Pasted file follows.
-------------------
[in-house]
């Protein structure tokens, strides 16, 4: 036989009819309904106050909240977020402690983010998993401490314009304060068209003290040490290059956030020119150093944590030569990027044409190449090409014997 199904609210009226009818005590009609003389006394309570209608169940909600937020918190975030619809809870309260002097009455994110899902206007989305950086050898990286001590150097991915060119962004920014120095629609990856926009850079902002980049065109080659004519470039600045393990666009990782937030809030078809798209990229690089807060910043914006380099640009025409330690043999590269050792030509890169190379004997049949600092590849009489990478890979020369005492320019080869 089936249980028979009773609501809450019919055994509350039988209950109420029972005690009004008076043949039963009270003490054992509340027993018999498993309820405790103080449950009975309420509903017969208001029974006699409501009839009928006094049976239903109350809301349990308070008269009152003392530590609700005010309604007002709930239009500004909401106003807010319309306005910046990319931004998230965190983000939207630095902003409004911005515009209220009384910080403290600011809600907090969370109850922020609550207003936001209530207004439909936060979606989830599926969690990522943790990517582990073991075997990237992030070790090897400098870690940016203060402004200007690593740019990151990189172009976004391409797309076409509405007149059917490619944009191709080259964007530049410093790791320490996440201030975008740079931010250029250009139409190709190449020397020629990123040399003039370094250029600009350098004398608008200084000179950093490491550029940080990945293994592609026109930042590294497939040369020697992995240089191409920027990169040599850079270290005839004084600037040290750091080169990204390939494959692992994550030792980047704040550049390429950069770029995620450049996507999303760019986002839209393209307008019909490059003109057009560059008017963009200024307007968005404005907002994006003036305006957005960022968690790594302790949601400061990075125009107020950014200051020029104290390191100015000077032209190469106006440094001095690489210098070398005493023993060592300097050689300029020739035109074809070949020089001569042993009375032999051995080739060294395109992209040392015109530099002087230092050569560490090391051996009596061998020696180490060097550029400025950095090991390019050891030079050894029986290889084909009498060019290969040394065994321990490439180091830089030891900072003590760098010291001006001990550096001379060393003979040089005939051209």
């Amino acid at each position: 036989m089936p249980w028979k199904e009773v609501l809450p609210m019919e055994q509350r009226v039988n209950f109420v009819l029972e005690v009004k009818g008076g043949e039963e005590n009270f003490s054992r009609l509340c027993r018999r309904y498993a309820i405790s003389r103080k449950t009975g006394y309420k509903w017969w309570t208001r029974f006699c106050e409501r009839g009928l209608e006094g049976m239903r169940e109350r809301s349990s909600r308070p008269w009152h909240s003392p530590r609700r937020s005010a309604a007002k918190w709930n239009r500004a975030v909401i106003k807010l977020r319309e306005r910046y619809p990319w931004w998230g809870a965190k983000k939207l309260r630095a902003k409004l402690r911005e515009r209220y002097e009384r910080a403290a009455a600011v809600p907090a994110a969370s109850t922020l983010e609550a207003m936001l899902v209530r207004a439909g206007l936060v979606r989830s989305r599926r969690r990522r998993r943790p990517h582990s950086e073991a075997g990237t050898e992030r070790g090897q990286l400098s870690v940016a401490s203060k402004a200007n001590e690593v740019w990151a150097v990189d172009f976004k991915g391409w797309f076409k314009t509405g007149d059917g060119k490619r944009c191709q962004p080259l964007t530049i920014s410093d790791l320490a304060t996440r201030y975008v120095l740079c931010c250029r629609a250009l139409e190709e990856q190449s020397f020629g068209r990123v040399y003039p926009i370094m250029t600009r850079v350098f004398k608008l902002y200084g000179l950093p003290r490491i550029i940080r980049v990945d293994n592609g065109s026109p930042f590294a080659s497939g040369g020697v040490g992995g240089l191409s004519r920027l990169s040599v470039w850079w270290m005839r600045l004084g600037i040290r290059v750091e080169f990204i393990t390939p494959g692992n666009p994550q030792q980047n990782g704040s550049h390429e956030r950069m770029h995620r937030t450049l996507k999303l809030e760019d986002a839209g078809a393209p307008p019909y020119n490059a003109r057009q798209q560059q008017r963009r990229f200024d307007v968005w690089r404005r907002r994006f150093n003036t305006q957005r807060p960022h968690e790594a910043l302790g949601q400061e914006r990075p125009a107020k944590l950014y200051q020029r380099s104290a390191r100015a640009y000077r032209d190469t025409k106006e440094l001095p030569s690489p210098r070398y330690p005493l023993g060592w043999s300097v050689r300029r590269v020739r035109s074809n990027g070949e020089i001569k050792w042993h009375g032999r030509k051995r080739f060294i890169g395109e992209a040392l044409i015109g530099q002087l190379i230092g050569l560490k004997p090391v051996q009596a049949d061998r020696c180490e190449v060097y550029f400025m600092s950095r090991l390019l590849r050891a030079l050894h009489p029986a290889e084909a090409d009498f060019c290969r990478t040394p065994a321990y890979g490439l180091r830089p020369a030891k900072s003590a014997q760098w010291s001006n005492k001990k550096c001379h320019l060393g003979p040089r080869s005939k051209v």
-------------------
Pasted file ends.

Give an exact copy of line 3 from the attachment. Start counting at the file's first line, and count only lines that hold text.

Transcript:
């Amino acid at each position: 036989m089936p249980w028979k199904e009773v609501l809450p609210m019919e055994q509350r009226v039988n209950f109420v009819l029972e005690v009004k009818g008076g043949e039963e005590n009270f003490s054992r009609l509340c027993r018999r309904y498993a309820i405790s003389r103080k449950t009975g006394y309420k509903w017969w309570t208001r029974f006699c106050e409501r009839g009928l209608e006094g049976m239903r169940e109350r809301s349990s909600r308070p008269w009152h909240s003392p530590r609700r937020s005010a309604a007002k918190w709930n239009r500004a975030v909401i106003k807010l977020r319309e306005r910046y619809p990319w931004w998230g809870a965190k983000k939207l309260r630095a902003k409004l402690r911005e515009r209220y002097e009384r910080a403290a009455a600011v809600p907090a994110a969370s109850t922020l983010e609550a207003m936001l899902v209530r207004a439909g206007l936060v979606r989830s989305r599926r969690r990522r998993r943790p990517h582990s950086e073991a075997g990237t050898e992030r070790g090897q990286l400098s870690v940016a401490s203060k402004a200007n001590e690593v740019w990151a150097v990189d172009f976004k991915g391409w797309f076409k314009t509405g007149d059917g060119k490619r944009c191709q962004p080259l964007t530049i920014s410093d790791l320490a304060t996440r201030y975008v120095l740079c931010c250029r629609a250009l139409e190709e990856q190449s020397f020629g068209r990123v040399y003039p926009i370094m250029t600009r850079v350098f004398k608008l902002y200084g000179l950093p003290r490491i550029i940080r980049v990945d293994n592609g065109s026109p930042f590294a080659s497939g040369g020697v040490g992995g240089l191409s004519r920027l990169s040599v470039w850079w270290m005839r600045l004084g600037i040290r290059v750091e080169f990204i393990t390939p494959g692992n666009p994550q030792q980047n990782g704040s550049h390429e956030r950069m770029h995620r937030t450049l996507k999303l809030e760019d986002a839209g078809a393209p307008p019909y020119n490059a003109r057009q798209q560059q008017r963009r990229f200024d307007v968005w690089r404005r907002r994006f150093n003036t305006q957005r807060p960022h968690e790594a910043l302790g949601q400061e914006r990075p125009a107020k944590l950014y200051q020029r380099s104290a390191r100015a640009y000077r032209d190469t025409k106006e440094l001095p030569s690489p210098r070398y330690p005493l023993g060592w043999s300097v050689r300029r590269v020739r035109s074809n990027g070949e020089i001569k050792w042993h009375g032999r030509k051995r080739f060294i890169g395109e992209a040392l044409i015109g530099q002087l190379i230092g050569l560490k004997p090391v051996q009596a049949d061998r020696c180490e190449v060097y550029f400025m600092s950095r090991l390019l590849r050891a030079l050894h009489p029986a290889e084909a090409d009498f060019c290969r990478t040394p065994a321990y890979g490439l180091r830089p020369a030891k900072s003590a014997q760098w010291s001006n005492k001990k550096c001379h320019l060393g003979p040089r080869s005939k051209v």